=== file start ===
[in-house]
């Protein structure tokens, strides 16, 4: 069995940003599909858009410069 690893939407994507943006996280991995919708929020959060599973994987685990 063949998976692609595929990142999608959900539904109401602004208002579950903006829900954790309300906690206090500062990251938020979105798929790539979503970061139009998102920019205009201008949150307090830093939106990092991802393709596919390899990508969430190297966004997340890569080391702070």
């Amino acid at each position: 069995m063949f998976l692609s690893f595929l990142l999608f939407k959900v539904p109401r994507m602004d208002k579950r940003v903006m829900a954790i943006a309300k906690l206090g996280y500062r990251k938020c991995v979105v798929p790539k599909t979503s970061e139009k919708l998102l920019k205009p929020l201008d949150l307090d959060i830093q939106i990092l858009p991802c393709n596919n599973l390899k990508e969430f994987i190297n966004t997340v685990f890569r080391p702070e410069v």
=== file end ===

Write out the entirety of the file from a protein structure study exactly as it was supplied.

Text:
[in-house]
């Protein structure tokens, strides 16, 4: 069995940003599909858009410069 690893939407994507943006996280991995919708929020959060599973994987685990 063949998976692609595929990142999608959900539904109401602004208002579950903006829900954790309300906690206090500062990251938020979105798929790539979503970061139009998102920019205009201008949150307090830093939106990092991802393709596919390899990508969430190297966004997340890569080391702070």
């Amino acid at each position: 069995m063949f998976l692609s690893f595929l990142l999608f939407k959900v539904p109401r994507m602004d208002k579950r940003v903006m829900a954790i943006a309300k906690l206090g996280y500062r990251k938020c991995v979105v798929p790539k599909t979503s970061e139009k919708l998102l920019k205009p929020l201008d949150l307090d959060i830093q939106i990092l858009p991802c393709n596919n599973l390899k990508e969430f994987i190297n966004t997340v685990f890569r080391p702070e410069v």